LIVING WITH AN ANXIETY DISORDER ISN’T FUN FOR ANYONE, AND MOST PEOPLE DON’T UNDERSTAND WHAT IT IS LIKE TO BE SOMEONE WHO SUFFERS FROM ONE.
I’d like to shed a little light on the subject, for those of you who do not understand what this illness is like:
Without warning, worry begins to build and you feel that something just isn’t right. Things might be perfectly fine, but your mind will convince itself otherwise. It will tell you that your life is about to fall apart, then add a bit of fear to the mix. One minute, you are consumed with this single worry , and the next, it could be something completely different, yet equally threatening. Your mind is constantly switching back and forth between worries, and it will convince you that things are much worse than they truly are.
While all of this is going on in your mind, you are trying as hard as you can to remain calm and “just relax,” like your friends suggest…but it’s impossible. Then comes the depression. The depression that makes you wish you were someone else- someone who wasn’t so crazy and irrational at times. This is the worst part because it causes you to distance yourself from the world and everyone around you. It creates a barrier separating the rest of the world from you and your illness, and that loneliness causes fear. You’re too terrified to talk to your closest friends or loved ones about what you really need from them. And that makes you feel even worse….but you can’t help it.
THERE IS SOMETHING THAT EVERYBODY NEEDS TO UNDERSTAND ABOUT ANXIETY: YOU CAN’T CONTROL IT.
No, having anxiety doesn’t mean you are crazy, and the last thing you need to hear is people telling you that you are acting mad. Chances are, you’re well aware of how “crazy” you seem at times, and when people tell you such things it only makes your condition worse.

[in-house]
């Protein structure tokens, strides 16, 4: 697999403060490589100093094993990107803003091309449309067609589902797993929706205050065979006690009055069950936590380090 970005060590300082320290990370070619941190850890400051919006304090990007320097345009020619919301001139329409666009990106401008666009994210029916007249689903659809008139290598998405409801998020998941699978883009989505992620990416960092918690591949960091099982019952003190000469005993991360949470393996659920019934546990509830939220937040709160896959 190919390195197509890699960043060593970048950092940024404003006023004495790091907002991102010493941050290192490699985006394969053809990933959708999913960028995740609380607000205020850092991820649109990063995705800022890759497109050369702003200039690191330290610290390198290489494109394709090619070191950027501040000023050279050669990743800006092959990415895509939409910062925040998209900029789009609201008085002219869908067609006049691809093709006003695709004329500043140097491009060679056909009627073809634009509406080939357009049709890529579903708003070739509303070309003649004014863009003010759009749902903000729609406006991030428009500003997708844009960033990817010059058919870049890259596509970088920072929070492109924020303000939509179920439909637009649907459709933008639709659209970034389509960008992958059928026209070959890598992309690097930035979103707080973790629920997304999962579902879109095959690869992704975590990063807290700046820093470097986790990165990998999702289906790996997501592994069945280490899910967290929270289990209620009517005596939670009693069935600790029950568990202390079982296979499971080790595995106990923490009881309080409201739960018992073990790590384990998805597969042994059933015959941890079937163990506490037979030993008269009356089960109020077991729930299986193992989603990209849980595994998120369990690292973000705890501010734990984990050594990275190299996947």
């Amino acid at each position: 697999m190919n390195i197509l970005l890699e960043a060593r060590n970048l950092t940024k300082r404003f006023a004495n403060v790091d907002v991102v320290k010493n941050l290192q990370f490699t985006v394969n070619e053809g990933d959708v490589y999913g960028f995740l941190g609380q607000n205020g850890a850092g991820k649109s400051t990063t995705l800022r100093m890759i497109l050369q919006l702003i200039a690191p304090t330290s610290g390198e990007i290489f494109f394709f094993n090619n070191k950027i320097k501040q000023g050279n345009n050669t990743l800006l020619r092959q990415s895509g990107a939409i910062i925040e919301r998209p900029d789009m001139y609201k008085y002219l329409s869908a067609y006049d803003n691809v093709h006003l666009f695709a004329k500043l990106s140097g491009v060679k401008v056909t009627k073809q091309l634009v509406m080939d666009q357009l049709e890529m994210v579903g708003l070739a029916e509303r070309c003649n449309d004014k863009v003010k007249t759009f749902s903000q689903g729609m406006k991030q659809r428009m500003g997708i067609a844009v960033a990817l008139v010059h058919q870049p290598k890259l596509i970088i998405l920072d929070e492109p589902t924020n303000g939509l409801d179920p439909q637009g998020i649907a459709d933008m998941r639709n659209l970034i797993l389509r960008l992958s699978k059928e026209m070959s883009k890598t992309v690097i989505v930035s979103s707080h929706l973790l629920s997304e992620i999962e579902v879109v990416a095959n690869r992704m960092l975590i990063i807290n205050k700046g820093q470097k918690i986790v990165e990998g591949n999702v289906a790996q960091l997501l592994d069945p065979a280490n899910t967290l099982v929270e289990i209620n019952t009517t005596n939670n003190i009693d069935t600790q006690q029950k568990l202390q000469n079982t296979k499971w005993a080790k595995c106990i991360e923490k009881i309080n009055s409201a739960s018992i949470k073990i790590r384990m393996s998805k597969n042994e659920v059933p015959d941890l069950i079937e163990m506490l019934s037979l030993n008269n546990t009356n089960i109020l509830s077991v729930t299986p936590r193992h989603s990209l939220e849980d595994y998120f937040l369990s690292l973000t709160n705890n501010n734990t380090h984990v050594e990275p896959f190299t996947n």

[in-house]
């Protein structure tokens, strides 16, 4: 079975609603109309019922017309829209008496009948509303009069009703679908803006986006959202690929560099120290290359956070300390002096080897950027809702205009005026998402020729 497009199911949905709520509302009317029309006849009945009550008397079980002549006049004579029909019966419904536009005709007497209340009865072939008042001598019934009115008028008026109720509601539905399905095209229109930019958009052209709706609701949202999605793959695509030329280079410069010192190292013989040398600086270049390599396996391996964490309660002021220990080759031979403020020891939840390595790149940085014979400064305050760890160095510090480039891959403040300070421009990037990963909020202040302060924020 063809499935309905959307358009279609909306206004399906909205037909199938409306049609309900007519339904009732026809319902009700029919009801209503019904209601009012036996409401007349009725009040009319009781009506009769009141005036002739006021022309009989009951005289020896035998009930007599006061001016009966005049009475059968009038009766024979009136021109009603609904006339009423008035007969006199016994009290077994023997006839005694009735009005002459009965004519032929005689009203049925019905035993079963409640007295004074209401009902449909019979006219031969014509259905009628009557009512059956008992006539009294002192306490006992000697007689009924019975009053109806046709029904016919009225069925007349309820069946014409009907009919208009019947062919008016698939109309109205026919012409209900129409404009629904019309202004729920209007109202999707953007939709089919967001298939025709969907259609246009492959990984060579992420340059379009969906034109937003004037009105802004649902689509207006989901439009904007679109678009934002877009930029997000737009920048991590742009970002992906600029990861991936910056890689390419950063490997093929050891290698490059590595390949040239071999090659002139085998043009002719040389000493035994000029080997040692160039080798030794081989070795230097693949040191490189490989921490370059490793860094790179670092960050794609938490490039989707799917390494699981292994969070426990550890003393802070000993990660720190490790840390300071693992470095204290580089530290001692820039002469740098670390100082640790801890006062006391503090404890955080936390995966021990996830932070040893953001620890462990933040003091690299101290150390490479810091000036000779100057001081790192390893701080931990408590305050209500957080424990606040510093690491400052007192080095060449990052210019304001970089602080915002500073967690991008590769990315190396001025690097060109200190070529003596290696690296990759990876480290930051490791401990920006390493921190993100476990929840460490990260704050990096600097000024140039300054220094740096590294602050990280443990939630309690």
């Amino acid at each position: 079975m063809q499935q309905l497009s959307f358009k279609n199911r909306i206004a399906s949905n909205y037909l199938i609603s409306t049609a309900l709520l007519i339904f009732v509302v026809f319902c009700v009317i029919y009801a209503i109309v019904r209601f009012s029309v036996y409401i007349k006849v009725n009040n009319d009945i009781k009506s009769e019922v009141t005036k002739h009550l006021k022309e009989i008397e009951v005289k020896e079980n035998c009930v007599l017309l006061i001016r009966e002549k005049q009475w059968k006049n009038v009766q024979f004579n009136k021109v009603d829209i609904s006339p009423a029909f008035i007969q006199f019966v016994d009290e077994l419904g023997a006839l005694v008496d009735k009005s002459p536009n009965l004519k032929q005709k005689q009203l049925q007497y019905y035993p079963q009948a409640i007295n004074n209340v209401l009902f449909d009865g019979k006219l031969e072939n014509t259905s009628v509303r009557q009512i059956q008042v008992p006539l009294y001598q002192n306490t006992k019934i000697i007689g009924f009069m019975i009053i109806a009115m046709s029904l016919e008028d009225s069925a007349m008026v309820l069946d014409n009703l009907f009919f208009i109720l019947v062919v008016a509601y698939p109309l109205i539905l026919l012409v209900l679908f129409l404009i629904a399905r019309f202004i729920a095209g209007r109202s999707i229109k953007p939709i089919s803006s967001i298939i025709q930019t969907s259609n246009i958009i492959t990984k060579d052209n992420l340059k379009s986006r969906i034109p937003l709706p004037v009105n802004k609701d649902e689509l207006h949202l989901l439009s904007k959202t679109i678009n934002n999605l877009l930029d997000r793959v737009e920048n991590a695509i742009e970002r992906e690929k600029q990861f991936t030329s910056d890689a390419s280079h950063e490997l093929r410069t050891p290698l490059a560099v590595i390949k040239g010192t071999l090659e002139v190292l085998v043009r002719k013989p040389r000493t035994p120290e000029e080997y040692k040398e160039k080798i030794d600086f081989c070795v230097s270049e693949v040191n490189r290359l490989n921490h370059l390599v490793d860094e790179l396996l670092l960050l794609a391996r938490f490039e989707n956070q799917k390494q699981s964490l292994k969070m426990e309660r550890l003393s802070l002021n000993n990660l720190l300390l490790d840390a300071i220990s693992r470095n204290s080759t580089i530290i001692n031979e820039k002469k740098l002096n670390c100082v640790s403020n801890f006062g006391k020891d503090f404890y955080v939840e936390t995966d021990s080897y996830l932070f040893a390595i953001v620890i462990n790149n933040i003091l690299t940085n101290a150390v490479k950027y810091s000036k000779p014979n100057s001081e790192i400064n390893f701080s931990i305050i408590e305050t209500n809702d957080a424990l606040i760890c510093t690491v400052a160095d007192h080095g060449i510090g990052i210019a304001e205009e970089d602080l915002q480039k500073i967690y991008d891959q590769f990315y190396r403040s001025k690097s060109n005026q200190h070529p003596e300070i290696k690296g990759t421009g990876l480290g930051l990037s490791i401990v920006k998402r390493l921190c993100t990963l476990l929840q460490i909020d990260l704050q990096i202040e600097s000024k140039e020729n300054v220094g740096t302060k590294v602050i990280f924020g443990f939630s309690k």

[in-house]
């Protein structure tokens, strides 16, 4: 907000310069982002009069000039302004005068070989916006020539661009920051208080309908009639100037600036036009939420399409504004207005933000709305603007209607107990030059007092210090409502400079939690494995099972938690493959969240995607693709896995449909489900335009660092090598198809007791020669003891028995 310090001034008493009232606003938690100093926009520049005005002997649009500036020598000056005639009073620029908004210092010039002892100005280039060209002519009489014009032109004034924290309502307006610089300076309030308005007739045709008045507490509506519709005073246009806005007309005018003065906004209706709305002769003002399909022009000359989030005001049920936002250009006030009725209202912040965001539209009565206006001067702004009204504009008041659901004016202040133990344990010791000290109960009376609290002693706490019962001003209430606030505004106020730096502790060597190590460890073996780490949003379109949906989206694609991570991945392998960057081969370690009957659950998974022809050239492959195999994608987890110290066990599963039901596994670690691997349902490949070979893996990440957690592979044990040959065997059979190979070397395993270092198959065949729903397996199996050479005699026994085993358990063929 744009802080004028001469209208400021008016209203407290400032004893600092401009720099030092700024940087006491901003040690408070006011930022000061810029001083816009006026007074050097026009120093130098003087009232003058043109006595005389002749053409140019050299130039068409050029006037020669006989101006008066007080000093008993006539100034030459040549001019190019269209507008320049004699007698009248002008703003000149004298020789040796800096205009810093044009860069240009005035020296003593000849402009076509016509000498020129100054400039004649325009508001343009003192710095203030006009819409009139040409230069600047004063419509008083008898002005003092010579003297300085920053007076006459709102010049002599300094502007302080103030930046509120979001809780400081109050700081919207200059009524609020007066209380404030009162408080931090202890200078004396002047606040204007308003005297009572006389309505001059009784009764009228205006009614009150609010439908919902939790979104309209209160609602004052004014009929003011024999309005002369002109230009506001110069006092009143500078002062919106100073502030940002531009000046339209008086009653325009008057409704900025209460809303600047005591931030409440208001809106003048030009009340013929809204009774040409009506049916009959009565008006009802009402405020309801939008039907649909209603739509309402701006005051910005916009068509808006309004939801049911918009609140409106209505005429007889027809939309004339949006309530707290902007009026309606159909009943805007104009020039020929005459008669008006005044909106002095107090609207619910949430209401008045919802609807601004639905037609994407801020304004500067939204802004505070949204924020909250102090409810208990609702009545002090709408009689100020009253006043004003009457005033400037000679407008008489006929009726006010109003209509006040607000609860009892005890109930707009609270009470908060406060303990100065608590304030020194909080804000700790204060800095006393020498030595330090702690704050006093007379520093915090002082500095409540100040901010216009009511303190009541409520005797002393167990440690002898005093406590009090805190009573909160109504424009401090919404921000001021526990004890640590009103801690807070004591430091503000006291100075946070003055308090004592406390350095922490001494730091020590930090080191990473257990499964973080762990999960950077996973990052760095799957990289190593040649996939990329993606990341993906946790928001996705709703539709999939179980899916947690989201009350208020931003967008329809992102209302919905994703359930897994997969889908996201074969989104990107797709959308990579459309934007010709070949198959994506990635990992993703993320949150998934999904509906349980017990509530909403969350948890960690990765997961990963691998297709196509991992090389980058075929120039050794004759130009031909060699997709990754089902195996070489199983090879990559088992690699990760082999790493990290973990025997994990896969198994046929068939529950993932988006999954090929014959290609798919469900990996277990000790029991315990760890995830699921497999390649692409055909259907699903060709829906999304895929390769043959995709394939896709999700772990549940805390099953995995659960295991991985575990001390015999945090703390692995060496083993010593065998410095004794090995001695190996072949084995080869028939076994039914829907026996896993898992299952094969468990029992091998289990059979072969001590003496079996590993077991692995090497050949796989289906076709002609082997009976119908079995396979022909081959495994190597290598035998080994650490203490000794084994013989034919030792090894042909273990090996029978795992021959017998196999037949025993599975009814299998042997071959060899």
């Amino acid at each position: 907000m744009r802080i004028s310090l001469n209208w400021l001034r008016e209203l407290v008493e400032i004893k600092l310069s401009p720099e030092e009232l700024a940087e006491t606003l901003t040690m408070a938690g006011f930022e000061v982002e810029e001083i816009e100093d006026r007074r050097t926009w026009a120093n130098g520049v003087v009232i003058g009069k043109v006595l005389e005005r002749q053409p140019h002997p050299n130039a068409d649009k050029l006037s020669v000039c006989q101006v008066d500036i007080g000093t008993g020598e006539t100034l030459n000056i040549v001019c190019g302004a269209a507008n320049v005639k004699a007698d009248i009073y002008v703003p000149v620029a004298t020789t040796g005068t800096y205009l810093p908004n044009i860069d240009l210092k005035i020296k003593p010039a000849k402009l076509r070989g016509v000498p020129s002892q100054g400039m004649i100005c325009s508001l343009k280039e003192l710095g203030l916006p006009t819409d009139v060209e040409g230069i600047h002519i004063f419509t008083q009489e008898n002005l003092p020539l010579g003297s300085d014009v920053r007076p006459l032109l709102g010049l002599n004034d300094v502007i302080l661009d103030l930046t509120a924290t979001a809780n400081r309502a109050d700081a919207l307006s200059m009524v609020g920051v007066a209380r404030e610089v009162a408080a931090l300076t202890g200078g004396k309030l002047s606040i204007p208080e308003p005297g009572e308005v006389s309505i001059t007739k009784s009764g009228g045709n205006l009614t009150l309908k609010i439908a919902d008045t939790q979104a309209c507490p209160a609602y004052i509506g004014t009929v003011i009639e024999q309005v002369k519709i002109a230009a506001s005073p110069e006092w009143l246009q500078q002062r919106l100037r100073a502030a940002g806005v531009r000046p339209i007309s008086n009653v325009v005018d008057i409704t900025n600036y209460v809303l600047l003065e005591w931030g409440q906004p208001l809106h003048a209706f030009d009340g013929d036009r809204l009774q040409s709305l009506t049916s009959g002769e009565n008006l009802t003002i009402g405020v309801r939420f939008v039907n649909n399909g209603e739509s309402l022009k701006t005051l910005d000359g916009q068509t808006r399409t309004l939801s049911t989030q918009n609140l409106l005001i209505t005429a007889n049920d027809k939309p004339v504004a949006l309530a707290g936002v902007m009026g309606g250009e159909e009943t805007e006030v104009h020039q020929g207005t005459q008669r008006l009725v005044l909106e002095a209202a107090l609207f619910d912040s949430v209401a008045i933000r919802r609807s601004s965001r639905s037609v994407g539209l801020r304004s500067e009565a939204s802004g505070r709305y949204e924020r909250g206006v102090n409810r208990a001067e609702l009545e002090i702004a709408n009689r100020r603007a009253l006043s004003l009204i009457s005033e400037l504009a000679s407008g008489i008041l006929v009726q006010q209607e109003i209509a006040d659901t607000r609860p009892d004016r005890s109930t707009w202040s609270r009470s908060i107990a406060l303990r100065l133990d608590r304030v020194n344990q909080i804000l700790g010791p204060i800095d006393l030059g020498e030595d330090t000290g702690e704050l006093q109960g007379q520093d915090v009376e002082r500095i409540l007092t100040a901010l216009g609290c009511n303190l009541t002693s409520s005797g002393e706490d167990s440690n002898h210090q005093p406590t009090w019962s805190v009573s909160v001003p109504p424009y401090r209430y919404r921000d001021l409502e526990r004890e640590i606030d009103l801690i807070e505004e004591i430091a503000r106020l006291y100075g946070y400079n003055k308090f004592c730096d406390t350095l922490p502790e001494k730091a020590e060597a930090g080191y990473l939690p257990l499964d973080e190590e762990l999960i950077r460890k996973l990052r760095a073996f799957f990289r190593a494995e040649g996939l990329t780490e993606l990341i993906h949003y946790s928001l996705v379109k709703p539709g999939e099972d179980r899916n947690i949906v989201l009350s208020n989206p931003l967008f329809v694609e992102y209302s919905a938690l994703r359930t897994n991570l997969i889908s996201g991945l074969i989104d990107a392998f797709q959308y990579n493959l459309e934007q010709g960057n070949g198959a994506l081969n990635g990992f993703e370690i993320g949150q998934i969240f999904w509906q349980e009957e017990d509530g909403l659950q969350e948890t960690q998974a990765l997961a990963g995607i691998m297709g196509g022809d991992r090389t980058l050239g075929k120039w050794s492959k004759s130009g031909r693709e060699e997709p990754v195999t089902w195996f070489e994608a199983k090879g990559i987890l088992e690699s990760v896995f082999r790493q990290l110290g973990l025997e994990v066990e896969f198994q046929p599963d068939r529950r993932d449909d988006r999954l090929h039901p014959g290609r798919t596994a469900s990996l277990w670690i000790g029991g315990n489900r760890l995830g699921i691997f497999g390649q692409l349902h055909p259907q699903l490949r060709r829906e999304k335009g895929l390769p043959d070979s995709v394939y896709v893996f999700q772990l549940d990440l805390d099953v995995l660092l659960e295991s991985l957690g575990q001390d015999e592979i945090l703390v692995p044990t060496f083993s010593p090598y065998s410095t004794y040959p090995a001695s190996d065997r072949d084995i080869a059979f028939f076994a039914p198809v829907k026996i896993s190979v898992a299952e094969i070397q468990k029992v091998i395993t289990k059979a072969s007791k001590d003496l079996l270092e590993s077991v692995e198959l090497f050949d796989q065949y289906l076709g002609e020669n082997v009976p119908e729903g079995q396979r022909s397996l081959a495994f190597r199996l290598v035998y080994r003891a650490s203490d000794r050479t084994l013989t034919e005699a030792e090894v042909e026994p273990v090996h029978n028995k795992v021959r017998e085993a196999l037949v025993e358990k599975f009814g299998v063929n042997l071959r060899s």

Anxiety happens at the most inconvenient times, and when it does, you only need three things: patience, understanding, and support. Eventually, the attack will pass and you will return to your usual self.
What people with anxiety really want you to understand, is that we are on the same team- it’s you and us versus the illness. We hate it just as much as you do, probably even more.
What’s the best thing you can do when we are having an attack? Listen. We need you to know that there are times we will need you to hold us close, and times when we need to be left alone. And yes, sometimes, the ones we love are the triggers for our attacks- don’t take it personally, anxiety doesn’t follow logic or rationale. Whatever you do, please don’t tell us to “calm down,” that we are “overreacting,” or that “worrying won’t make anything better.” If we could turn off worrying like a switch, don’t you think we would have already done that?
When someone you love is experiencing an anxiety attack, try asking them what they need from you. In most cases, they know wheat they need to make things better, but are too afraid to ask. You have to let them know that you genuinely care, and want to help in any way that you can. You have to be okay with things, even if they don’t tel you anything, and just listen. Get to know their illness better, and you will understand more of what they are going through. Every anxiety disorder is different, but understanding that they have no control over their mind, and being there for that person can be therapeutic. When they they feel as though they have turned on themselves is when they need you the most. Source